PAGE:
Now the following event takes place according to which historian is relating the tale. It is unclear if this takes place when Roseanna takes up with the McCoys the first time or when they reconcile.

The McCoy family had Johnse arrested/kidnapped on an outstanding Kentucky bootlegging charge against him. When she learned of this, Roseanna made a midnight ride to alert Anse, who organized a party of men to rescue Jonse from his capture as they were trying to transport him to Pikeville, Kentucky to face the charges. At gunpoint, the Hatfield clan rescued Johnse and brought him back to West Virginia where Kentucky had no legal authority or standing.

Despite this act of love for Johnse and a betrayal to her family the McCoys, Johnse abandoned Roseanna who was pregnant with their child, for her cousin Nancy McCoy, who was the daughter of Asa Harmon McCoy. Johnse and Nancy legally wed in 1881.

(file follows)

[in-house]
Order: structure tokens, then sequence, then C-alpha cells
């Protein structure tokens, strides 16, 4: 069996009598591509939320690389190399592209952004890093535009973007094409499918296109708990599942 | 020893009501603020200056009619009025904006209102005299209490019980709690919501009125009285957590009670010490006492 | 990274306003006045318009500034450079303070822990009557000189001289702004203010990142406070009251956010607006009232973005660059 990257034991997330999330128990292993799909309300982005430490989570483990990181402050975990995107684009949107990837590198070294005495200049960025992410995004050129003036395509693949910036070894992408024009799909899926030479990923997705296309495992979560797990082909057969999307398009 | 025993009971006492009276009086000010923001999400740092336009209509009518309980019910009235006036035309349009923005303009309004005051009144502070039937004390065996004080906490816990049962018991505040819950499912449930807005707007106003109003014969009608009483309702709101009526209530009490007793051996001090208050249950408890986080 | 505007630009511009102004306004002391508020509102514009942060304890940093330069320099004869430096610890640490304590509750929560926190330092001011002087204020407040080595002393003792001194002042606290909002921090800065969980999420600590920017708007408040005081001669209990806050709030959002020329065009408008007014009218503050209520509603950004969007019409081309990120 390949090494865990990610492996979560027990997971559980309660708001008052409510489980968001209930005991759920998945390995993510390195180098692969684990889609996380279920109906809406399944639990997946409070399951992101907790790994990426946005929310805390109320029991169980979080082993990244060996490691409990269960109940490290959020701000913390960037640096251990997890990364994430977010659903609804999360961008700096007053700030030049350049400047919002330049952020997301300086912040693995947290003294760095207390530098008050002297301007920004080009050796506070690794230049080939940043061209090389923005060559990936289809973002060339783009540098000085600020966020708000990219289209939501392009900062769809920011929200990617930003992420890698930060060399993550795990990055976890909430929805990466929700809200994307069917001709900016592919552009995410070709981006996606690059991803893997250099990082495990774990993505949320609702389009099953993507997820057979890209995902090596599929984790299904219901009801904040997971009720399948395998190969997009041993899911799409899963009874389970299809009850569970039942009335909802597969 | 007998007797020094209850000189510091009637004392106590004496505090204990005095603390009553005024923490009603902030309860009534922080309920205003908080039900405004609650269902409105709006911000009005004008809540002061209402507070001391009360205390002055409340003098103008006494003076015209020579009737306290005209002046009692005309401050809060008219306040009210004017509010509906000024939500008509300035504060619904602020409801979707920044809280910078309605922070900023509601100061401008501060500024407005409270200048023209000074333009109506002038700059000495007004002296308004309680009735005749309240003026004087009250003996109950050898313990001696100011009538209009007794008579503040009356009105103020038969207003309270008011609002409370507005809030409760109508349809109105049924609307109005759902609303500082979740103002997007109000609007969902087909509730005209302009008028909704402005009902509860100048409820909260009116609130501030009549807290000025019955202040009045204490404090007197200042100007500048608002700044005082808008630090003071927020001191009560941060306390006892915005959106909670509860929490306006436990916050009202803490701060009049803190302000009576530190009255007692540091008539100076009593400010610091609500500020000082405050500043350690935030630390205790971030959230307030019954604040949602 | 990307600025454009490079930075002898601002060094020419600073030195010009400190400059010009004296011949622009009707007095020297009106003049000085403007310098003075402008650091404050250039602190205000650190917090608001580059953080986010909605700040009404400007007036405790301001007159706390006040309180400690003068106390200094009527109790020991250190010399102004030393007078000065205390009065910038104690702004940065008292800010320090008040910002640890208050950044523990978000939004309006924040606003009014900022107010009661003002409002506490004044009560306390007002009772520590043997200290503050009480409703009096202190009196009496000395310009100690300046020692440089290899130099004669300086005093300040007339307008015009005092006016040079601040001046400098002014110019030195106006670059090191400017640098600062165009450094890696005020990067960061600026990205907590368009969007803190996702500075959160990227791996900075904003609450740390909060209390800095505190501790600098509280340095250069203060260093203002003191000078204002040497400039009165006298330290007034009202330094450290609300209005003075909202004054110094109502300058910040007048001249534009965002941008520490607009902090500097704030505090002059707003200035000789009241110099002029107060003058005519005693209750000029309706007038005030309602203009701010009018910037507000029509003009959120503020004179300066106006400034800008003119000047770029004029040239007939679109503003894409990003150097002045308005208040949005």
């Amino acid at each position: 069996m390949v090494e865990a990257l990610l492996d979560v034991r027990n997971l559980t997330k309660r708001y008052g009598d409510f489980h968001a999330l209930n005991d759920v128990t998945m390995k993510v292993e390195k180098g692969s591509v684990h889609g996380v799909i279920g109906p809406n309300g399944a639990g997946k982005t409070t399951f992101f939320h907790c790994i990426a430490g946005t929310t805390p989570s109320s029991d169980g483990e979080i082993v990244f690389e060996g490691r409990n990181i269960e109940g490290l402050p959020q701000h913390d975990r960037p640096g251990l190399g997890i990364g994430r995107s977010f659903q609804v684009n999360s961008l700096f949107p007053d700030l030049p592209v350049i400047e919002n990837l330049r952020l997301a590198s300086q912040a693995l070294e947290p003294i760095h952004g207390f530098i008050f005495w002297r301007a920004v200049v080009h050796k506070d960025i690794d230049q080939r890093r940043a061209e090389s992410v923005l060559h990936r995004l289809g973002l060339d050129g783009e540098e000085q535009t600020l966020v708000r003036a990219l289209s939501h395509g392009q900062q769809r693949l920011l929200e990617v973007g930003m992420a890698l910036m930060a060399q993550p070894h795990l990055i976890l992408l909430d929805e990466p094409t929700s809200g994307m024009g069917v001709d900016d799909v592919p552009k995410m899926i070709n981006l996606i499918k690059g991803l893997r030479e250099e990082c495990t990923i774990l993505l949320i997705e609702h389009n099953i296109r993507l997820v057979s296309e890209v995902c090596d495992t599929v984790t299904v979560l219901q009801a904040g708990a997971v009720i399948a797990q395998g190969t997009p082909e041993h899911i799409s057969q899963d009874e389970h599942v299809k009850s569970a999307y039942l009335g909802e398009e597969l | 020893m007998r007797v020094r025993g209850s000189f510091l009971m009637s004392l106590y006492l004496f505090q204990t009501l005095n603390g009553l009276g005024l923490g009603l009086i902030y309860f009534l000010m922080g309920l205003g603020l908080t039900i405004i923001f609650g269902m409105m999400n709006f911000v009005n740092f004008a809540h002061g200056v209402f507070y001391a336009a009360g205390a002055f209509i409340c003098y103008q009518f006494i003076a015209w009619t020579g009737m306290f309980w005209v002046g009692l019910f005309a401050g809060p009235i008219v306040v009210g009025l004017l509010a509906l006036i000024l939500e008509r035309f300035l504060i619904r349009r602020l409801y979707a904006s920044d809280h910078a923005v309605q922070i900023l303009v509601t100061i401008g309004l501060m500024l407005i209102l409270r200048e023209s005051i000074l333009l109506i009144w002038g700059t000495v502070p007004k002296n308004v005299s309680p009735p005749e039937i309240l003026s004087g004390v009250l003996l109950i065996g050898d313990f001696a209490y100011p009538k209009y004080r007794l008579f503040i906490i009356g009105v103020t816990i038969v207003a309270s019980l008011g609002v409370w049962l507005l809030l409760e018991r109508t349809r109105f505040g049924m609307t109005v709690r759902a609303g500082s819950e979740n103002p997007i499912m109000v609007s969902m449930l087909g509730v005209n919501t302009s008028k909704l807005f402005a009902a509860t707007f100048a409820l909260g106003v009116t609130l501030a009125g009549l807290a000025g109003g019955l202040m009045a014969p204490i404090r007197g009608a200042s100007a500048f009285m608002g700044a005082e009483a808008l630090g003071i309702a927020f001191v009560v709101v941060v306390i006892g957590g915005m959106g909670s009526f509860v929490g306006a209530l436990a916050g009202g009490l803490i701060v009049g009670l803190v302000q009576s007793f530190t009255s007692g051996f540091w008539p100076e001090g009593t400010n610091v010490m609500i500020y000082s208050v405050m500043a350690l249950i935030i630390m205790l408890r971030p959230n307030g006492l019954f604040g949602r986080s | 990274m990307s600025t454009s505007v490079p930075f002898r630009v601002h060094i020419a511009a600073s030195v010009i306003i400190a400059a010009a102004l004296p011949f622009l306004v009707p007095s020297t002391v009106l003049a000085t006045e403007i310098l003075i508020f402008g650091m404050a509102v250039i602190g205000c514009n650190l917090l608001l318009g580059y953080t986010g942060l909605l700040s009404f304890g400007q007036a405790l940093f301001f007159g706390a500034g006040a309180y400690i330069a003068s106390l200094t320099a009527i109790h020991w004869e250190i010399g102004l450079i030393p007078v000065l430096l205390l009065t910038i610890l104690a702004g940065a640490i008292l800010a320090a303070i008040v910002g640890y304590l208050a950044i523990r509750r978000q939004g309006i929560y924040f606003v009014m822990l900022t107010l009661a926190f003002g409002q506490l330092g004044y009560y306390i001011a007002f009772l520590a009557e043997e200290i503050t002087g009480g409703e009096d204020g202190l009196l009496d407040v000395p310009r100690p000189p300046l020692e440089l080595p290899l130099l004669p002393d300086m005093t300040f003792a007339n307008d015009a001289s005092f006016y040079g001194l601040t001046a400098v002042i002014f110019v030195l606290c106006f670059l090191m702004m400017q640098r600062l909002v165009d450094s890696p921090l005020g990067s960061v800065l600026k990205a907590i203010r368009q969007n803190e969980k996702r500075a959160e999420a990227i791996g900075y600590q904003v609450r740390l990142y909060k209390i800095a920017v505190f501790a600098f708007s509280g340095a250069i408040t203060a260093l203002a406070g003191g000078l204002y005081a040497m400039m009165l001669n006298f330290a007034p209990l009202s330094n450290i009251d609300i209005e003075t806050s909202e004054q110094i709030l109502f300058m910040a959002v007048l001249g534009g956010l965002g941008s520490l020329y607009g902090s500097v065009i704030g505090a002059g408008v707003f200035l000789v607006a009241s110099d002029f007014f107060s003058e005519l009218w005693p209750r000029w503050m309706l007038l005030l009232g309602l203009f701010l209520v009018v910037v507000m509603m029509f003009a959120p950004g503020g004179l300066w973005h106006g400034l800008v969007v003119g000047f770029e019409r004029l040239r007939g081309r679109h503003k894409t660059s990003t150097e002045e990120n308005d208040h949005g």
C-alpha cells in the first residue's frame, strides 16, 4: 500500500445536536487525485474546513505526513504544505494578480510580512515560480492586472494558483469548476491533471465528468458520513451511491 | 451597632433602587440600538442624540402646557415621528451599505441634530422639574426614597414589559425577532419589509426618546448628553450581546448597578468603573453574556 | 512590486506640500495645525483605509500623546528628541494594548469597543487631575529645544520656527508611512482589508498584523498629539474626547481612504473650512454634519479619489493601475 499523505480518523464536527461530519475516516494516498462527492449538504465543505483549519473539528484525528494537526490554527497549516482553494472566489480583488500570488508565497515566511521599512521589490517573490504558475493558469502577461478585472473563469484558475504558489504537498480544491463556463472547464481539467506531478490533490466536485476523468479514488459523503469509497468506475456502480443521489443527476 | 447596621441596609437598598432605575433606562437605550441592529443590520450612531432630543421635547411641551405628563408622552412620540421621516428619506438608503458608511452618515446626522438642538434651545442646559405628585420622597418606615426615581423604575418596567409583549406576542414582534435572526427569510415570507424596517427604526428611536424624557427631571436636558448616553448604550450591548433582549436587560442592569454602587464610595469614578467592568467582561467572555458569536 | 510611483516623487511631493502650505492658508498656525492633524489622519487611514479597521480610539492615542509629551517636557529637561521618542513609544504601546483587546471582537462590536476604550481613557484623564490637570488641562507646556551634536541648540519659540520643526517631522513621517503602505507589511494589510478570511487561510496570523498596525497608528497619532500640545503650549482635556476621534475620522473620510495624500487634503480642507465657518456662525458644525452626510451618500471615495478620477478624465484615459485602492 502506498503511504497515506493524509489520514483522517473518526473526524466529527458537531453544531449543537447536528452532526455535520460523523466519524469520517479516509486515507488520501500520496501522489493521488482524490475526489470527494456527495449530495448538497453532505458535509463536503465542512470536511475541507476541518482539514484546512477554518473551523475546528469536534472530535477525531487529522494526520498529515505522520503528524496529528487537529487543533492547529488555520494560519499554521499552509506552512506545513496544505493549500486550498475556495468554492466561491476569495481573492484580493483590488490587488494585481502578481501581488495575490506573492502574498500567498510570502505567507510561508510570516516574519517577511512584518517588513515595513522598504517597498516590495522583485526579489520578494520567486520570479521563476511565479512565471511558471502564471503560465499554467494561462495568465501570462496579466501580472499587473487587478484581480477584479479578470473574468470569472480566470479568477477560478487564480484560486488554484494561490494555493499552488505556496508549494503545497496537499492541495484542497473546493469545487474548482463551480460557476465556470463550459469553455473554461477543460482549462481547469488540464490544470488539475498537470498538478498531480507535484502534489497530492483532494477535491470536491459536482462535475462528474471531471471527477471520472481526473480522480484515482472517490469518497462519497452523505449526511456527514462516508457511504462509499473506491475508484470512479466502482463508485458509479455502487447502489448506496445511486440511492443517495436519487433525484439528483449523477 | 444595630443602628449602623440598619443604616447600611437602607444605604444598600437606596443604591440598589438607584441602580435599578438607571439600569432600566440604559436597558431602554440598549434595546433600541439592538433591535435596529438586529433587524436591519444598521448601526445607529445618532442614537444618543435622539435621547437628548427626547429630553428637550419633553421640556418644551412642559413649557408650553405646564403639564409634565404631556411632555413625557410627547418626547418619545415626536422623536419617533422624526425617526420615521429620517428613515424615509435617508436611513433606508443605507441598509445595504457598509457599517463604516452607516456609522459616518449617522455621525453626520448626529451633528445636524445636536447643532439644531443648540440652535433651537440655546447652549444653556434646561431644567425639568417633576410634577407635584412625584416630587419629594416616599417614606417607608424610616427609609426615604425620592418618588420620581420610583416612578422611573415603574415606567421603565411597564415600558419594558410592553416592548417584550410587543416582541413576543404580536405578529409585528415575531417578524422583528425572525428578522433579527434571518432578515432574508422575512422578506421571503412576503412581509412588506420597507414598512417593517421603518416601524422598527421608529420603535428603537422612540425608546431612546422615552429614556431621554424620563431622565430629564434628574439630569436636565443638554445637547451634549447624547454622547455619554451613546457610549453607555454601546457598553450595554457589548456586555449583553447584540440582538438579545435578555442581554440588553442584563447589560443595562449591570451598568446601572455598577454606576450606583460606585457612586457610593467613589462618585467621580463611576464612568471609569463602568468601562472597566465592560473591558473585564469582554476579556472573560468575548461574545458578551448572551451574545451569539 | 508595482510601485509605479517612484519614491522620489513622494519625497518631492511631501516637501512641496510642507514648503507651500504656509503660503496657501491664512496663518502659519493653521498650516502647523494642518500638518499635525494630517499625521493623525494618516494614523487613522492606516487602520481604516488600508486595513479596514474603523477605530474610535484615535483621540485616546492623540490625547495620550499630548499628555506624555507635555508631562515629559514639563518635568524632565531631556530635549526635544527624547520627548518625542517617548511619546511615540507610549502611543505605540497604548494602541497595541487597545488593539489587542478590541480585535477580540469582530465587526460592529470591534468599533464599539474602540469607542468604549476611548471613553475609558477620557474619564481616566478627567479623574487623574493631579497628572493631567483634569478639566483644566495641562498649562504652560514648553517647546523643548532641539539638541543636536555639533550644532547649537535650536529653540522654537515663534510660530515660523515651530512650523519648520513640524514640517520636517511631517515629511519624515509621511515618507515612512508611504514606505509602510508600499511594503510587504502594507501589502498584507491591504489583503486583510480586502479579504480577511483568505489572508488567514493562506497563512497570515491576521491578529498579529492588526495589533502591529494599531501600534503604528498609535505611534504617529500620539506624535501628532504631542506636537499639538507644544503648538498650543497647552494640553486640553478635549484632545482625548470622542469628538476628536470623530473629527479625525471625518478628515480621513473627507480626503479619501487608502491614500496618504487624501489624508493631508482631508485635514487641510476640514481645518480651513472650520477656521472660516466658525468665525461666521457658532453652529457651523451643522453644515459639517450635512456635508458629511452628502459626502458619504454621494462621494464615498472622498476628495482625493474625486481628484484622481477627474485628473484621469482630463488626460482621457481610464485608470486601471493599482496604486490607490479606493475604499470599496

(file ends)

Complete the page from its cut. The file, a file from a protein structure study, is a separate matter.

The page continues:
"Little Sally" has a grave marker.
“Little Sally” has a grave marker.

What is clear is that this was a very rocky relationship as Roseanna eventually left the Hatfields to return to the McCoy family. Which she also had a rocky relationship with her family as well. The child of Johnse and Roseanna would be born in the Spring of 1881, and named Sarah Elizabeth McCoy, and die at the age of 8 months old of the measles. It is said that Randolph McCoy refused to recognize the child of Roseanna and Johnse, and also to speak to his daughter ever again, so her mother arranged for her to live with her Aunt Betty in Stringville, Kentucky.

Roseanna died at around the age of 29 to 31 (her gravestone is unclear of the year) a grave marker says that Roseanna died of grief and her will to live. She never saw Johnse again.

Source Material

All the Dirty Details About the Hatfield-McCoy Feud of the Late Nineteenth Century

Hatfield–McCoy feud

The Untold Truth Of The Hatfield-McCoy Feud

The Bloody Feud of the Hatfields and McCoys

What’s the Real Story Behind the Hatfield-McCoy Feud?

5 Things Hatfields and McCoys Still Feud Over